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Small ball has led Orlando’s Frank Vogel away from his old ways

Orlando Magic forward Aaron Gordon (00) dunks a basket against the Sacramento Kings center Willie Cauley-Stein (00) during their game at Golden 1 Center in Sacramento on Monday, March 13, 2017.
Orlando Magic forward Aaron Gordon (00) dunks a basket against the Sacramento Kings center Willie Cauley-Stein (00) during their game at Golden 1 Center in Sacramento on Monday, March 13, 2017. hamezcua@sacbee.com

Frank Vogel has always been in the middle of the small-ball revolution, even if he wasn’t coaching that style.

His Indiana teams kept it rough in an evolving league and, for a time, were considered the top contenders with the Miami Heat during the “Heatles” era that featured LeBron James playing a stretch-four and Chris Bosh playing primarily center after spending most of his career at power forward.

Vogel had a bully on the block in David West, an immovable object in center Roy Hibbert, and a collection of physical wing players led by All-Star Paul George.

Times have changed, and so has Vogel.

Vogel is in his first season coaching the Orlando Magic, which features a younger roster than the Pacers.

His coaching strategy has also changed, as the Magic have shifted to more of a spread attack on offense and a different style of defense.

“The defensive rules have changed dramatically on how you cover things,” Vogel said. “The schemes I used in Indiana you can’t use. It’s just a different ball game.”

The Magic have struggled this season, and before the trading deadline, Orlando began making moves.

Orlando’s big offeason acquisition, Serge Ibaka, was traded to Toronto in a deal for Terrence Ross, a sixth man in Toronto who starts for the Magic.

Third-year forward Aaron Gordon has gone from being a big small forward to power forward as part of the new attack.

“It’s not like we shifted him to now he’s only going to be a post player,” Vogel said. “We’re playing more of a spread lineup attack with four ball handlers, and he utilizes the same skills that he had as a three man; we’re just using him as a four man. Changes his defensive responsibilities a little bit because he’s having to guard bigger guys.”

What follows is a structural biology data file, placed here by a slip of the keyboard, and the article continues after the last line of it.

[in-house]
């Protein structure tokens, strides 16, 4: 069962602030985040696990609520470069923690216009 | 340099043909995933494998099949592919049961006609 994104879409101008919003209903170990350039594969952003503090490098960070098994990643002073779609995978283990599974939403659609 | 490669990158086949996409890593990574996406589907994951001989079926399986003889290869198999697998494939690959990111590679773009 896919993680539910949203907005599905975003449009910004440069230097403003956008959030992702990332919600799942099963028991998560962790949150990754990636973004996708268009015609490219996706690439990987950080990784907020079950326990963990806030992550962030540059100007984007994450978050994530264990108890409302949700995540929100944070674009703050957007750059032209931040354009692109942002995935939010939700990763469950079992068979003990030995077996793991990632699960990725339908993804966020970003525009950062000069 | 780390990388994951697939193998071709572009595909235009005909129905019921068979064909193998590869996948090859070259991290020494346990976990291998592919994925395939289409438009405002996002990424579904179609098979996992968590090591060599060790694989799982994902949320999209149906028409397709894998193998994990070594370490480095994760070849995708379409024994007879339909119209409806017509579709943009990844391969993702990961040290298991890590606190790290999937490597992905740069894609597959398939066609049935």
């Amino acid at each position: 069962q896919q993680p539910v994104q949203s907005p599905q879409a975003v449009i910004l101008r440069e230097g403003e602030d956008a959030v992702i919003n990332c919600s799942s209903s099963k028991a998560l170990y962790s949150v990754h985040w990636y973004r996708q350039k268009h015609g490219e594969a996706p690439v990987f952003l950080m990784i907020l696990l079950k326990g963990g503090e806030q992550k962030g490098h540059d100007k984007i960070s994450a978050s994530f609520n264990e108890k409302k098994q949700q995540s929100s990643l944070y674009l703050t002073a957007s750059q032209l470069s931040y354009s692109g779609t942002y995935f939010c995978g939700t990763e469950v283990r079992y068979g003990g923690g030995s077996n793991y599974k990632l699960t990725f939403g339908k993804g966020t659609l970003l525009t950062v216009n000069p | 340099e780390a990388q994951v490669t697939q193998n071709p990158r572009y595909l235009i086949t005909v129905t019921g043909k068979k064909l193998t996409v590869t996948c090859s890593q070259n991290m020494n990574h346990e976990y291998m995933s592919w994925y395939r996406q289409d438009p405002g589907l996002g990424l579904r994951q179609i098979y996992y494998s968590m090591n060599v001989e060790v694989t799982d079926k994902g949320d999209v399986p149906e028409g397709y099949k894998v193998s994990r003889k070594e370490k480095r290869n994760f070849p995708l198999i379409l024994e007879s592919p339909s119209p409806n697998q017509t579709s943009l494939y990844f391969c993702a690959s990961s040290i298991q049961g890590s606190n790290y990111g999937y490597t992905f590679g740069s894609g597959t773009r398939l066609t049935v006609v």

Those four ball handlers play around center Nikola Vucevic, a promising big man who is showing he can step out and make 3-pointers.

It’s almost becoming a must for big men to be versatile to make an offense work. The game’s dominant big men are showing they can do more than sit on the block and wait for the ball.

“I think if your bigs are unique bigs, then you can impose that style of play on small-ball lineups,” Vogel said. “If not, you’re going to get your butt kicked.”

Vogel would rather be doing the kicking rather than being kicked. So he knows he has to evolve with the game.

The way the game is being played, there won’t be a team like his old Pacers anytime soon.

Sacramento Kings coach Dave Joerger discusses the team's 110-94 loss at the Oklahoma City Thunder.

The ‘This Can’t Be Life’ Award

Nothing has given a voice to those you might not know or care to hear from more than Twitter. In the latest installment of this, Tony Durant, the brother of Golden State superstar Kevin Durant, shared his opinion via Twitter of that “main man chasing the hell out these triple doubles.”

That happened while Russell Westbrook was recording his league-leading 34th triple-double in a win over Toronto.

Being that Tony is Kevin’s brother, many are going to assume his opinion is endorsed by Kevin, and inspires the Twitter world to go crazy.

Then again, Kevin could have nothing to do with his brother’s Twitter fingers. This could be about Tony wanting more attention for Tony.

Westrbrook’s wife, Nina, tweeted:

“@LifeOfTonyD35 and it seems like you are chasing the hell out of some attention. You got it.”

The ‘Keeping it Way Too Real’ Award

Westbrook was told during a media scrum that Warriors star Stephen Curry thought Houston’s James Harden would “edge” him for league MVP based on Houston’s better record.

Westbrook’s response?

“Who’s he?”

You have to love that Westbrook couldn’t care less what another player thinks. He’s all about his team.

Secondly, can you really trust the players to vote?

Let’s not forget several players left LeBron James off their All-Star ballots while making sure to give votes to rookies who barely played, like the Kings’ George Papagiannis. Players did this knowing an All-Star appearance has the ability to determine how much a player earns.

At least Westbrook keeps it real.

George Papagiannis discusses his performance in the Kings' 110-94 loss to the Oklahoma City Thunder on Saturday.

Jason Jones: @mr_jasonjones, read more about the team at sacbee.com/kings.

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